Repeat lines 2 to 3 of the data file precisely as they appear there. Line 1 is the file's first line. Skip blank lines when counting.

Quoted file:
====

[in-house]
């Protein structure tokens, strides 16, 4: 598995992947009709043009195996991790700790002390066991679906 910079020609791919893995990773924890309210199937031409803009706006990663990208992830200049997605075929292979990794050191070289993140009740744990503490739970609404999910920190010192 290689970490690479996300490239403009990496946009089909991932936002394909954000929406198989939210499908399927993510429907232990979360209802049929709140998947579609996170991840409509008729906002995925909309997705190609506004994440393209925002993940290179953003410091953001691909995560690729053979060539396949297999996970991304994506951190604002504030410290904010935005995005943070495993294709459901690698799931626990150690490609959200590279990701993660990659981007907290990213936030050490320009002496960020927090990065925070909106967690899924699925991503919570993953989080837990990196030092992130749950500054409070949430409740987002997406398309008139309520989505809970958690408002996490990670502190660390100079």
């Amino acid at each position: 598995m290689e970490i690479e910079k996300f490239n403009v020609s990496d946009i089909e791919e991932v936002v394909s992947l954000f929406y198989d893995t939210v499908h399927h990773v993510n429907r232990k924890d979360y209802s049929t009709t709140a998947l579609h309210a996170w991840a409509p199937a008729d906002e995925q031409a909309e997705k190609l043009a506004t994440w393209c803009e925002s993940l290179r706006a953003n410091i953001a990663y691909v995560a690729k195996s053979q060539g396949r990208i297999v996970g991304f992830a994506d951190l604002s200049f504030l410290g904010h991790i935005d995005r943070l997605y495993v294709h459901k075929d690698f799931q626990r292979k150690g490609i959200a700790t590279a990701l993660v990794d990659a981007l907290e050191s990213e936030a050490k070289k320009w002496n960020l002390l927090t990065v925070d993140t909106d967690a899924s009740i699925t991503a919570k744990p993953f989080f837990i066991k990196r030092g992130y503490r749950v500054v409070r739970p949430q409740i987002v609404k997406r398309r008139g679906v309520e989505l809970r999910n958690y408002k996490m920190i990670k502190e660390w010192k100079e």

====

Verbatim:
């Protein structure tokens, strides 16, 4: 598995992947009709043009195996991790700790002390066991679906 910079020609791919893995990773924890309210199937031409803009706006990663990208992830200049997605075929292979990794050191070289993140009740744990503490739970609404999910920190010192 290689970490690479996300490239403009990496946009089909991932936002394909954000929406198989939210499908399927993510429907232990979360209802049929709140998947579609996170991840409509008729906002995925909309997705190609506004994440393209925002993940290179953003410091953001691909995560690729053979060539396949297999996970991304994506951190604002504030410290904010935005995005943070495993294709459901690698799931626990150690490609959200590279990701993660990659981007907290990213936030050490320009002496960020927090990065925070909106967690899924699925991503919570993953989080837990990196030092992130749950500054409070949430409740987002997406398309008139309520989505809970958690408002996490990670502190660390100079």
């Amino acid at each position: 598995m290689e970490i690479e910079k996300f490239n403009v020609s990496d946009i089909e791919e991932v936002v394909s992947l954000f929406y198989d893995t939210v499908h399927h990773v993510n429907r232990k924890d979360y209802s049929t009709t709140a998947l579609h309210a996170w991840a409509p199937a008729d906002e995925q031409a909309e997705k190609l043009a506004t994440w393209c803009e925002s993940l290179r706006a953003n410091i953001a990663y691909v995560a690729k195996s053979q060539g396949r990208i297999v996970g991304f992830a994506d951190l604002s200049f504030l410290g904010h991790i935005d995005r943070l997605y495993v294709h459901k075929d690698f799931q626990r292979k150690g490609i959200a700790t590279a990701l993660v990794d990659a981007l907290e050191s990213e936030a050490k070289k320009w002496n960020l002390l927090t990065v925070d993140t909106d967690a899924s009740i699925t991503a919570k744990p993953f989080f837990i066991k990196r030092g992130y503490r749950v500054v409070r739970p949430q409740i987002v609404k997406r398309r008139g679906v309520e989505l809970r999910n958690y408002k996490m920190i990670k502190e660390w010192k100079e």